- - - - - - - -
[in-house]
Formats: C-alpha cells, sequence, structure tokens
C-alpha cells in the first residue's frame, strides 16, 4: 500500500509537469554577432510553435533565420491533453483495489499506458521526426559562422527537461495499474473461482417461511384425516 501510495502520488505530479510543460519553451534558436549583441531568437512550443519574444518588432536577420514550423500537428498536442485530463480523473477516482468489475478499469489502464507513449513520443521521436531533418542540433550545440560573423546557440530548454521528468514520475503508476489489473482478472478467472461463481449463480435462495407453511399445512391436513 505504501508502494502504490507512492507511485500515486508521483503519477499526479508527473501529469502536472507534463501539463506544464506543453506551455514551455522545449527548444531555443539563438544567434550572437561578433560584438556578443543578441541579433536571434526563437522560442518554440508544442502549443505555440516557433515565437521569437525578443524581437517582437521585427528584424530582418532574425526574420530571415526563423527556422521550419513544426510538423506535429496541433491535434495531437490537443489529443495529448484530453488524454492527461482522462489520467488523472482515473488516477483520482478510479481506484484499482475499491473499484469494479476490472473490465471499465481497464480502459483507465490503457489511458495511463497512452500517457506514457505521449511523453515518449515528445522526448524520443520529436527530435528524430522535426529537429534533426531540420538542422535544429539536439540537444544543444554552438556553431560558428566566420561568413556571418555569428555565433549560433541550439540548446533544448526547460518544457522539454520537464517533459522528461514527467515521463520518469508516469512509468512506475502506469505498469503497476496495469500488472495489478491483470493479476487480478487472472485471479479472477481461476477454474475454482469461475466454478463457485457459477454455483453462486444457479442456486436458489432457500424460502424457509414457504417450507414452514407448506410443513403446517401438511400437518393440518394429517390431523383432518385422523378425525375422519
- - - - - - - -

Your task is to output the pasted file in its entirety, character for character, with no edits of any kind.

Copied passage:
[in-house]
Formats: C-alpha cells, sequence, structure tokens
C-alpha cells in the first residue's frame, strides 16, 4: 500500500509537469554577432510553435533565420491533453483495489499506458521526426559562422527537461495499474473461482417461511384425516 501510495502520488505530479510543460519553451534558436549583441531568437512550443519574444518588432536577420514550423500537428498536442485530463480523473477516482468489475478499469489502464507513449513520443521521436531533418542540433550545440560573423546557440530548454521528468514520475503508476489489473482478472478467472461463481449463480435462495407453511399445512391436513 505504501508502494502504490507512492507511485500515486508521483503519477499526479508527473501529469502536472507534463501539463506544464506543453506551455514551455522545449527548444531555443539563438544567434550572437561578433560584438556578443543578441541579433536571434526563437522560442518554440508544442502549443505555440516557433515565437521569437525578443524581437517582437521585427528584424530582418532574425526574420530571415526563423527556422521550419513544426510538423506535429496541433491535434495531437490537443489529443495529448484530453488524454492527461482522462489520467488523472482515473488516477483520482478510479481506484484499482475499491473499484469494479476490472473490465471499465481497464480502459483507465490503457489511458495511463497512452500517457506514457505521449511523453515518449515528445522526448524520443520529436527530435528524430522535426529537429534533426531540420538542422535544429539536439540537444544543444554552438556553431560558428566566420561568413556571418555569428555565433549560433541550439540548446533544448526547460518544457522539454520537464517533459522528461514527467515521463520518469508516469512509468512506475502506469505498469503497476496495469500488472495489478491483470493479476487480478487472472485471479479472477481461476477454474475454482469461475466454478463457485457459477454455483453462486444457479442456486436458489432457500424460502424457509414457504417450507414452514407448506410443513403446517401438511400437518393440518394429517390431523383432518385422523378425525375422519